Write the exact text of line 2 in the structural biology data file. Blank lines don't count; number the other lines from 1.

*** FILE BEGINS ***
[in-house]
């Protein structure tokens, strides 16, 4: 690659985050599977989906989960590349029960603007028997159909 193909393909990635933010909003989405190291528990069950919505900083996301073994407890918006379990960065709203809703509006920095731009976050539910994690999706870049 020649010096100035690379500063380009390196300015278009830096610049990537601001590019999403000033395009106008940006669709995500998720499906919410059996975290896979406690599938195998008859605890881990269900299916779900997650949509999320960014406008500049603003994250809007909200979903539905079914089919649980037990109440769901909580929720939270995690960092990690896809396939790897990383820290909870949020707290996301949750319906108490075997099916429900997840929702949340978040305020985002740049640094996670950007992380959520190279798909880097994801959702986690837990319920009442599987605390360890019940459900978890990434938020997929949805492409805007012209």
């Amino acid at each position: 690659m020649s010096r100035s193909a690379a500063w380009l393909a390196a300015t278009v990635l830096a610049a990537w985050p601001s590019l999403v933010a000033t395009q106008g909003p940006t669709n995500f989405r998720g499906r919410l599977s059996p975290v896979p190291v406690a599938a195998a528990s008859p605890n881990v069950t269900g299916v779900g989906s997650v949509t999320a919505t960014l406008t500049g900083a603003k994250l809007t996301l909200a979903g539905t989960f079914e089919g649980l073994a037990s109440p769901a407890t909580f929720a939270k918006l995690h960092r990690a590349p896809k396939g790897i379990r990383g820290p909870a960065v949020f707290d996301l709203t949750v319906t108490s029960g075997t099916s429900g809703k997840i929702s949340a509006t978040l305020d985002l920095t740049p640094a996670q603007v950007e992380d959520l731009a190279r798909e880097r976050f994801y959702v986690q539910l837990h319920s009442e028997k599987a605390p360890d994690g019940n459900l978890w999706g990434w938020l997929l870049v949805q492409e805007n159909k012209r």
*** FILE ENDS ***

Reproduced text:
């Protein structure tokens, strides 16, 4: 690659985050599977989906989960590349029960603007028997159909 193909393909990635933010909003989405190291528990069950919505900083996301073994407890918006379990960065709203809703509006920095731009976050539910994690999706870049 020649010096100035690379500063380009390196300015278009830096610049990537601001590019999403000033395009106008940006669709995500998720499906919410059996975290896979406690599938195998008859605890881990269900299916779900997650949509999320960014406008500049603003994250809007909200979903539905079914089919649980037990109440769901909580929720939270995690960092990690896809396939790897990383820290909870949020707290996301949750319906108490075997099916429900997840929702949340978040305020985002740049640094996670950007992380959520190279798909880097994801959702986690837990319920009442599987605390360890019940459900978890990434938020997929949805492409805007012209």